A general review of extragalactic astronomy and cosmology. Topics include the properties and nature of galaxies, clusters of galaxies, superclusters, the large-scale structure of the universe, evidence for the existence of Dark Matter and Dark Energy, the expanding universe, the early universe, and the formation and evolution of structure.
Instructors: Neta A. Bahcall
Dynamics of Stellar and Planetary Systems
Galactic structure, morphology and dynamics. Equilibrium and stability of stellar systems. The gravitational N-body problem, relaxation, dynamical friction, and the Fokker-Planck equation. Encounters and mergers of stellar systems. Spiral structure. Elements of planetary dynamics and celestial mechanics.
Instructors: Jeremy J. Goodman
High Energy Astrophysics
Selected astrophysical applications of electrodynamics, special and general relativity, nuclear and particle physics. Topics may include synchrotron radiation, comptonization, orbits and accretion in black-hole metrics, radio sources, cosmic rays, and neutrino astropysics.
Instructors: Anatoly Spitkovsky
Seminar in Observational Astrophysics: Current Research Topics in Astrophysics
Students prepare and deliver presentations on selected topics in observational astronomy, and discuss each other's work.
Instructors: David N. Spergel
General Plasma Physics II
This is an introductory graduate course in plasma physics, focusing on magnetohydrodynamics (MHD) and its extension to weakly collisional or collisionless plasmas. Topics to be covered include: the equations of MHD and extended MHD, the structure of magnetic fields, static and rotating MHD equilibria and their stability, magnetic reconnection, MHD turbulence, and the dynamo effect. Applications are drawn from fusion, heliophysical, and astrophysical plasmas.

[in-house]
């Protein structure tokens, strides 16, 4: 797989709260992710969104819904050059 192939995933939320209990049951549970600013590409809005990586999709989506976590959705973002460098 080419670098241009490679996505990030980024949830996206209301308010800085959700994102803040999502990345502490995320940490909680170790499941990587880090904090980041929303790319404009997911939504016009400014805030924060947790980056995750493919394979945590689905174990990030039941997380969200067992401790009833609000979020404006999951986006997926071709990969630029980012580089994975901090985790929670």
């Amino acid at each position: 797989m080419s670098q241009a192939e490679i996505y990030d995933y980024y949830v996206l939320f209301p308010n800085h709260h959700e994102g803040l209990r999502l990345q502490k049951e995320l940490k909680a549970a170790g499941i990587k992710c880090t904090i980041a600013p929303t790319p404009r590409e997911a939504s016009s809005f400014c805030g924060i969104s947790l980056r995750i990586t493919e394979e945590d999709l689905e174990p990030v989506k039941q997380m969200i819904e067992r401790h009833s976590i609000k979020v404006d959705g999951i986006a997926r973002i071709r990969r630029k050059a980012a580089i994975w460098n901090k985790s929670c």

Instructors: Hantao Ji
Irreversible Processes in Plasmas
Introduction to theory of fluctuations and transport in plasma. Origins of irreversibility. Random walks, Brownian motion, and diffusion; Langevin and Fokker-Planck theory. Fluctuation-dissipation theorem; test-particle superposition principle. Statistical closure problem. Derivation of kinetic equations from BBGKY hierarchy and Klimontovich formalism; properties of plasma collision operators. Classical transport coefficients in magnetized plasmas; Onsager symmetry. Introduction to plasma turbulence, including quasilinear theory. Applications to current problems in plasma research.
Instructors: Gregory Wayne Hammett
Seminar in Plasma Physics
Advances in experimental and theoretical studies or laboratory and naturally-occurring high-temperature plasmas, including stability and transport, nonlinear dynamics and turbulence, magnetic reconnection, selfheating of "burning" plasmas, and innovative concepts for advanced fusion systems. Advances in plasma applications, including laser-plasma interactions, nonneutral plasmas, high-intensity accelerators, plasma propulsion, plasma processing, and coherent electromagnetic wave generation.
Instructors: Allan H. Reiman, William Ming-Wu Tang
Nonlinear Processes in Fluids and Plasmas
A comprehensive introduction to the theory of nonlinear phenomena in fluids and plasmas, with emphasis on turbulence and transport. Experimental phenomenology; fundamental equations, including Navier-Stokes, Vlasov, and gyrokinetic; numerical simulation techniques, including pseudo-spectral and particle-in-cell methods; coherent structures; transition to turbulence; statistical closures, including the wave kinetic equation and direct-interaction approximation; PDF methods and intermittency; variational techniques. Applications from neutral fluids, fusion plasmas, and astrophysics.
Instructors: John Albert Krommes